Chile was the first South American country to establish diplomatic relations with China. It was also the first Latin American country to support China's entry into the WTO, recognize China's full market economy status and ink a free trade agreement with China.
Currently, China and Chile are making efforts to strengthen their bilateral economic and trade relationship. During his recent visit to China, Juan Andrés Fontaine Talavera, Chilean Minister of Economy, Development and Tourism, sat down with Beijing Review reporter Yu Yan to share his views on this issue. Edited excerpts follow:
Beijing Review: Chinese Vice President Xi Jinping visited Chile in June. What impact has his visit had on the two countries' economic and trade relationship?
Juan Andrés Fontaine Talavera: We were very happy to meet the vice president. He left a good impression on Chile. This visit was an important way of allowing the two countries to grow closer together.
Chile and China have a very strong trade relationship, largely due to the help of the free trade agreement we signed in 2006. China is currently Chile's No.1 trading partner, and Chile is China's No.2 trading partner in Latin America.
Now it's time for us to go further and expand our cooperation to other fields, including investment, and scientific and technological exchanges. For video clip please click here>>
During Xi's visit, the two countries signed a series of cooperation agreements for agriculture, mining, banking, telecommunications and other areas. How do the two countries complement each other in these fields?
Chile exports a lot of copper and other raw materials to China. We think, with the increase of consumption, China is going to be increasingly interested in buying our food products. We have already started to export fresh fruit to China, including apples and grapes. We also export fish. And Chilean wine is becoming popular among Chinese people because of its good quality.
These show we will move along the direction of expanding our exports to China.
We import consumer appliances from China, such as cars and machinery. China is producing goods with increasing scientific and technological sophistication. In the future, we will import more of these goods from China, especially from the IT and bio-technology industries.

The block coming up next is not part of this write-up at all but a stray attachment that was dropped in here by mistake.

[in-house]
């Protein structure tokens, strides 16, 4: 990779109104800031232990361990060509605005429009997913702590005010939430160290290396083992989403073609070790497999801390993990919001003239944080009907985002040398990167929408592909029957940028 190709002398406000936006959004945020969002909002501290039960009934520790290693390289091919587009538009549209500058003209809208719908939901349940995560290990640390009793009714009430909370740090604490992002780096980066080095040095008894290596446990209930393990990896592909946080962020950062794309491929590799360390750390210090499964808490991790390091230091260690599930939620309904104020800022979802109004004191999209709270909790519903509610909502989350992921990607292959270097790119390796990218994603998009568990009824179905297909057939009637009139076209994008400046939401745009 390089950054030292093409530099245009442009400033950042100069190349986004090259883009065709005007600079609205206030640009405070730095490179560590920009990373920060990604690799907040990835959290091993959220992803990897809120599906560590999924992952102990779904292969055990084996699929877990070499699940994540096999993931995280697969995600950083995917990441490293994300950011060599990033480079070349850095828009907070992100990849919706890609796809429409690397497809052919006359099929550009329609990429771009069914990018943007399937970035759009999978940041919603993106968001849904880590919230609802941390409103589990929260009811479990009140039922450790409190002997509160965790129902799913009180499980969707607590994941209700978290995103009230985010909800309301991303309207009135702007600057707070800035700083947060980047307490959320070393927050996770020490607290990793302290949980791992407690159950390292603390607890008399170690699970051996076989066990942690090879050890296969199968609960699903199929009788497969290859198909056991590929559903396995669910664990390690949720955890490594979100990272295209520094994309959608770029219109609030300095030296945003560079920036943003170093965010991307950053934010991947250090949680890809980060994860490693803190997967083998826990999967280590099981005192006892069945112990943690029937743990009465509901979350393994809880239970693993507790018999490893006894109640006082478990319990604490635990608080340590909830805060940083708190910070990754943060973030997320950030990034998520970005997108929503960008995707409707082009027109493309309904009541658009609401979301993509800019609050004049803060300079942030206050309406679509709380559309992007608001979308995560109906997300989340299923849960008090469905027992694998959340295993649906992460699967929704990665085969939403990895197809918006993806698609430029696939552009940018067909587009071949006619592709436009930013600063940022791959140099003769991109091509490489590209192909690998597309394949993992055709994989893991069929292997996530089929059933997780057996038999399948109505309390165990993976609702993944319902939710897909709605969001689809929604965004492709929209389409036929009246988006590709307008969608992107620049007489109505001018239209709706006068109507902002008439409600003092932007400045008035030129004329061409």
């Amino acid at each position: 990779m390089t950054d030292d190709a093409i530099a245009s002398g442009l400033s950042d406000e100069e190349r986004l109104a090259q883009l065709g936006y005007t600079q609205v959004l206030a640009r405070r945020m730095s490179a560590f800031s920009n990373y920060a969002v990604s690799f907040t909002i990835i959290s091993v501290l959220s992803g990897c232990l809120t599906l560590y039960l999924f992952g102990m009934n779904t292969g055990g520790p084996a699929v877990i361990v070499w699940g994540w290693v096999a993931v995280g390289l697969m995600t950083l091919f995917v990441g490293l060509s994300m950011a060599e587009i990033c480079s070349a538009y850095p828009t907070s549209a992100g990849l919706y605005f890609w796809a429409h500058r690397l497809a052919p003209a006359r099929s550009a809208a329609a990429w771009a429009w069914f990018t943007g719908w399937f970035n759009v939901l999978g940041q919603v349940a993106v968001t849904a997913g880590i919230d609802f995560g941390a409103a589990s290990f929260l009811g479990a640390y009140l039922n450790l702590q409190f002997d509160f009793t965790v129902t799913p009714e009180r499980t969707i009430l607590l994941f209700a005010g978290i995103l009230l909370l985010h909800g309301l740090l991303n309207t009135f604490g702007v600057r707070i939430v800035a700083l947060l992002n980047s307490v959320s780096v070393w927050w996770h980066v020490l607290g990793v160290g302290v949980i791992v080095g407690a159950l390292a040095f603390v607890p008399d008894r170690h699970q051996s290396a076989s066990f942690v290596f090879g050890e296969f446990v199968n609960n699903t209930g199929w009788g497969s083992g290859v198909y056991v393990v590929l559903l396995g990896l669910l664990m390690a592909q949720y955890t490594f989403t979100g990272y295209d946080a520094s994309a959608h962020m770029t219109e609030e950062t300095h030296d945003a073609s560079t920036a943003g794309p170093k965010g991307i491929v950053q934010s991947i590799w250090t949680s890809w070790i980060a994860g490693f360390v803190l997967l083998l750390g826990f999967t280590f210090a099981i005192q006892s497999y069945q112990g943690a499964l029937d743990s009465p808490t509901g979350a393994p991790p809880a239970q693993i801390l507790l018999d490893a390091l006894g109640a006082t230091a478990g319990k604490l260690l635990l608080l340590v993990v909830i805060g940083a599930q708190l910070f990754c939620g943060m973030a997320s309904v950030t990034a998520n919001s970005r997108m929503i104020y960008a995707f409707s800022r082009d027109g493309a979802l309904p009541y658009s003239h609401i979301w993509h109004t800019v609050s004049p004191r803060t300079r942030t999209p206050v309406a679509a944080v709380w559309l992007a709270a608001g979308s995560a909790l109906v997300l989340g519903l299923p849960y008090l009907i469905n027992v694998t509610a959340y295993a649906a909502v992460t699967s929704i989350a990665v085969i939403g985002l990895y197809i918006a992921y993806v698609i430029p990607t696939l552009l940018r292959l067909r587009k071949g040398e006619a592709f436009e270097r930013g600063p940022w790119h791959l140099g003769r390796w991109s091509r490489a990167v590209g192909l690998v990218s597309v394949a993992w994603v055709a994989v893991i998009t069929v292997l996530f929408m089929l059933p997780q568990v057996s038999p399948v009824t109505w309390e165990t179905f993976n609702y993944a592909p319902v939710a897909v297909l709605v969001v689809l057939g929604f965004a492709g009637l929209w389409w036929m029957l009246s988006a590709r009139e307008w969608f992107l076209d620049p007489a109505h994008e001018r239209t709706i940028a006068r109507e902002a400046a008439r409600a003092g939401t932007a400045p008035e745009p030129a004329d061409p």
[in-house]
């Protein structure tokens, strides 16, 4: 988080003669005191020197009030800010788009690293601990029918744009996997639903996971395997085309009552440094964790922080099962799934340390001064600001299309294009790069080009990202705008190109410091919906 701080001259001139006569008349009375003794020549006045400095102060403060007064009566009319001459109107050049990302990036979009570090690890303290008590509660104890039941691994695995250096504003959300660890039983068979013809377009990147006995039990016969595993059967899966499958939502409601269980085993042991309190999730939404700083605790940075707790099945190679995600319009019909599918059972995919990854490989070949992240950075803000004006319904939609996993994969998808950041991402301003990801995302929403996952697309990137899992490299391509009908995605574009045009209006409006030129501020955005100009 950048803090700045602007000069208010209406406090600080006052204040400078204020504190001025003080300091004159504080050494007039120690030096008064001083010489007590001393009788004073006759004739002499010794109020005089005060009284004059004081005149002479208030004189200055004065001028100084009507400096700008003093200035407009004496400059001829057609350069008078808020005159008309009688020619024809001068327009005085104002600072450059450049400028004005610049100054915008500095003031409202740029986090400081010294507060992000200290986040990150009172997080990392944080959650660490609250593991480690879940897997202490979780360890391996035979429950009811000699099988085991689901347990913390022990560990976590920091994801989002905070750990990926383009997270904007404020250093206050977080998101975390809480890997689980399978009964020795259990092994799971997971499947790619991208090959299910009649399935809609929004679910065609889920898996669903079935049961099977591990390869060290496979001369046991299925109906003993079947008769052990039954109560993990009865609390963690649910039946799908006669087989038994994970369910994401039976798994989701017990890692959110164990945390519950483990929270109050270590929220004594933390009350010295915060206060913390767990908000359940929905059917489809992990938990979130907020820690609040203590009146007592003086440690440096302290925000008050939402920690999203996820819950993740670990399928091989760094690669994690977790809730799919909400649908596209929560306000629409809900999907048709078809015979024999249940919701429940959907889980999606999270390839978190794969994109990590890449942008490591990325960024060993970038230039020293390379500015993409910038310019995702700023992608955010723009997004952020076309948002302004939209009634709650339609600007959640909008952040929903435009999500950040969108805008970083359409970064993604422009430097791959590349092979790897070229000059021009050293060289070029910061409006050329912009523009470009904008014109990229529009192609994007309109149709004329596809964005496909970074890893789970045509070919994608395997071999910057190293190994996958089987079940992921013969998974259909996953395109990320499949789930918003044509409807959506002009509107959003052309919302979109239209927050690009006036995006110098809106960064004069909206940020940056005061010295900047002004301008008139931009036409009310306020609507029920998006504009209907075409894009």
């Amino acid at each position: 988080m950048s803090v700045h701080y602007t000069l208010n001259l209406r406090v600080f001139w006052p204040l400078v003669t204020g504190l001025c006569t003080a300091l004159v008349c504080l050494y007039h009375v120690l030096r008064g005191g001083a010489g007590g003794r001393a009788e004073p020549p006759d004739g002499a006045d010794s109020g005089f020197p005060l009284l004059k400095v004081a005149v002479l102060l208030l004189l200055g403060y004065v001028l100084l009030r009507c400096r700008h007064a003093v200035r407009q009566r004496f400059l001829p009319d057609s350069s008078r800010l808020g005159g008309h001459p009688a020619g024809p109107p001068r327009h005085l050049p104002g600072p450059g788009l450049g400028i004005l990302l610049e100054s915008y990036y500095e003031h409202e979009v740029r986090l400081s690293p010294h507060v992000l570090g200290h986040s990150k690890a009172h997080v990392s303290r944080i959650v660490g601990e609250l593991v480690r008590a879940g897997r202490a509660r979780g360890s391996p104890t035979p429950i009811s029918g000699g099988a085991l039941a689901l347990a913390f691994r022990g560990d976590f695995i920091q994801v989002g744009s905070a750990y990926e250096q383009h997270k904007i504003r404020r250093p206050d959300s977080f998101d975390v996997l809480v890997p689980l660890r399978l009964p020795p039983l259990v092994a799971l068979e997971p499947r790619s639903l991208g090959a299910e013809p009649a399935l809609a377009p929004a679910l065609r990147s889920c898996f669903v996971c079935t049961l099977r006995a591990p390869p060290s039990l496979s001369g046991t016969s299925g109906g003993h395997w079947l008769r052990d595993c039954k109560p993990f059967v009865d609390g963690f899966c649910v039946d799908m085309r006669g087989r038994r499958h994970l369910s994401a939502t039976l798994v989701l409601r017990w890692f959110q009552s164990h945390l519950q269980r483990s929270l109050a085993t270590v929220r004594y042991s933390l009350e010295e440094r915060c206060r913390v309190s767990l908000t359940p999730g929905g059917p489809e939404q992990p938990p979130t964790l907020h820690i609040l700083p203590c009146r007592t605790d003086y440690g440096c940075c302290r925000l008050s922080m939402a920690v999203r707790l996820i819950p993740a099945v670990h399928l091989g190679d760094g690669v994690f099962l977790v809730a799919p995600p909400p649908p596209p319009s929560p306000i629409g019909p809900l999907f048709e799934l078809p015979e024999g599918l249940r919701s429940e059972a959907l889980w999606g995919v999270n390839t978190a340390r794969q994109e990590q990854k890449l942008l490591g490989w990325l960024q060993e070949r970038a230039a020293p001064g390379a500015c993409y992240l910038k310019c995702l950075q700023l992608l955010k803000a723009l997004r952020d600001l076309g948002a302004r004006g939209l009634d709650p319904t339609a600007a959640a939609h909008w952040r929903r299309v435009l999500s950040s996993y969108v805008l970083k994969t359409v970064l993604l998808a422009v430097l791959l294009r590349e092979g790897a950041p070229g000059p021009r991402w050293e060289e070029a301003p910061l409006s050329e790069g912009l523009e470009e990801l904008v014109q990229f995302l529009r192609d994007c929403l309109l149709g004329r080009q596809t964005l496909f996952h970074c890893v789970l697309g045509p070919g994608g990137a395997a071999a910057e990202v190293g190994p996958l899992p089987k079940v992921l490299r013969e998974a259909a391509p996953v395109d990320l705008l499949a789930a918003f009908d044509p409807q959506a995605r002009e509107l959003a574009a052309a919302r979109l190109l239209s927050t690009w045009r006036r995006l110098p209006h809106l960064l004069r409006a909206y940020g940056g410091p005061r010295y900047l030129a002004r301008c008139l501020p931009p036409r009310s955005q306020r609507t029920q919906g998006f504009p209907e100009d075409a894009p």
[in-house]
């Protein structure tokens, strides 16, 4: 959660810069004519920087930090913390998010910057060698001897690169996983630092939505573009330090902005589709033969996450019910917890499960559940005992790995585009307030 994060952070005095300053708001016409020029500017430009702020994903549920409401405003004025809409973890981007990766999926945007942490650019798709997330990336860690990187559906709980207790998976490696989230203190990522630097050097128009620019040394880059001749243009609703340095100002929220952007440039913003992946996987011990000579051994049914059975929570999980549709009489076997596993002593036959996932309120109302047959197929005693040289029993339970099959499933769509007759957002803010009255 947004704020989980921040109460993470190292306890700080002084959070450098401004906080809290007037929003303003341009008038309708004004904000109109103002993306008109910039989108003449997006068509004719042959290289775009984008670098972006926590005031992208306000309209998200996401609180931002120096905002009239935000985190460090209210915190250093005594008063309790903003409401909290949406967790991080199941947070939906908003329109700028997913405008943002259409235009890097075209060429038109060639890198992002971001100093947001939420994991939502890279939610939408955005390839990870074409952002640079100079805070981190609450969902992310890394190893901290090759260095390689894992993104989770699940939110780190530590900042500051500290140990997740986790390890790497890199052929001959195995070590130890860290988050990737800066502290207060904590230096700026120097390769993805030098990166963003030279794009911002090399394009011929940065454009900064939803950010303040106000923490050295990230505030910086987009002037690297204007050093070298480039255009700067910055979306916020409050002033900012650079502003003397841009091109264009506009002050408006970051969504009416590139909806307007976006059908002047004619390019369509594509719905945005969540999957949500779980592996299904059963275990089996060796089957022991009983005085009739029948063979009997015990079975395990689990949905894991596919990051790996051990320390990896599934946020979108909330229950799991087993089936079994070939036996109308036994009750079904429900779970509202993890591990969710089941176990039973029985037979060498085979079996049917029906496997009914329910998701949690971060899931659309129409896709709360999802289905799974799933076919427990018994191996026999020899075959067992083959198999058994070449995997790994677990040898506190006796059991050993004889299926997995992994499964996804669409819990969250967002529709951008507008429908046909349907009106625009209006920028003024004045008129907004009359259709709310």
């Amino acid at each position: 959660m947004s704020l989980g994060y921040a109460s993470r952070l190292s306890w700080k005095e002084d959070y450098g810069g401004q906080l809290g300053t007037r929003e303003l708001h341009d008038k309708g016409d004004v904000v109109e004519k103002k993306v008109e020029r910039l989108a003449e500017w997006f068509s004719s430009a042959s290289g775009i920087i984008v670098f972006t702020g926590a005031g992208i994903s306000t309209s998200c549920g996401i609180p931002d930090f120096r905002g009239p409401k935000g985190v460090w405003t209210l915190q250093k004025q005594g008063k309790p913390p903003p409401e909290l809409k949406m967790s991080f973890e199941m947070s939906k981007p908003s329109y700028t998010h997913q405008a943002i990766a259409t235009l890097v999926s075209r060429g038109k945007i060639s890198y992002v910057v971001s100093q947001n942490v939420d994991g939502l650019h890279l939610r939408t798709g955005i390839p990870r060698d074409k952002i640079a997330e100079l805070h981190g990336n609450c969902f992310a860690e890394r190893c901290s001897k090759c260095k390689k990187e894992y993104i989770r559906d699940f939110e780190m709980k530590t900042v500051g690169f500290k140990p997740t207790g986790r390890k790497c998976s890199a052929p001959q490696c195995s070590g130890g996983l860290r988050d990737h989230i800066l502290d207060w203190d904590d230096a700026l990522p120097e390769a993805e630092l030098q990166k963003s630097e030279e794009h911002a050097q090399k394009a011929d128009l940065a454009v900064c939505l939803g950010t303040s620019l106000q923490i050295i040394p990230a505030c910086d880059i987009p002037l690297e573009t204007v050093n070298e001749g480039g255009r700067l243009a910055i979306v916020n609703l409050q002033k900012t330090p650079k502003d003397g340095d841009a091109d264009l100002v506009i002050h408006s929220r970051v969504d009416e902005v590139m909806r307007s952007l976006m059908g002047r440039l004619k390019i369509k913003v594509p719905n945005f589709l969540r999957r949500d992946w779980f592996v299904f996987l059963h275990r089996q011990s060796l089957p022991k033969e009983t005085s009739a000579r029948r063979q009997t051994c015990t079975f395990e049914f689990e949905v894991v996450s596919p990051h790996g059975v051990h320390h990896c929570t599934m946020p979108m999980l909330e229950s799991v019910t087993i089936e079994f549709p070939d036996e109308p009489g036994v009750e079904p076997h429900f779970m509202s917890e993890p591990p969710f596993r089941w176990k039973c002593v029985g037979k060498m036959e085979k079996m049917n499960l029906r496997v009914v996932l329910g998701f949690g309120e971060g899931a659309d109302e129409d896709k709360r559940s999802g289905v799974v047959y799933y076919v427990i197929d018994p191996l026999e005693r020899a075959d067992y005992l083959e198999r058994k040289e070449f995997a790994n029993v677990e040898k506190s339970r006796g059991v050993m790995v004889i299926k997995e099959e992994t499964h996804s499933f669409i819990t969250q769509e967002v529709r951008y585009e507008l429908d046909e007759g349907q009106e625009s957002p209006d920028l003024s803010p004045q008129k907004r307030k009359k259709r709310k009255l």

In 2006, the China-Chile Free Trade Agreement (FTA) came into effect followed by the Supplementary Agreement on Trade in Services of the FTA in 2010. What benefits has the development of free trade brought to the two countries?
We are very happy with the way that the trade relationship between Chile and China has developed. Trade between the two countries has been strong and has grown quickly. And it has expanded to cover other goods and services.
We think now it is time to further strengthen investment in each other. Chinese companies can invest in Chile and Chilean companies can invest in China.
Which areas in your country are suitable for Chinese investment?
Chile aims to achieve a sustained 6-percent growth in GDP per year from now to the end of this decade. Chile will be the first Latin American country to achieve a per-capita income equivalent to that of a developed nation. In order to reach this goal, we need to increase investment. That's why Chilean President Sebastian Pinera said he would inject $120 billion to boost the Chilean economy, and welcomes Chinese companies to invest in Chile.
There are many areas suitable for Chinese investment, not only in the development of mines, but also in providing Chilean mines with raw materials, machinery, technology and services.
We also have opportunities in agriculture, including wine and fruit. Chile is now the world's top exporter of fresh fruit. We are able to provide good-quality food at low prices. We are starting to export pork and milk products to China.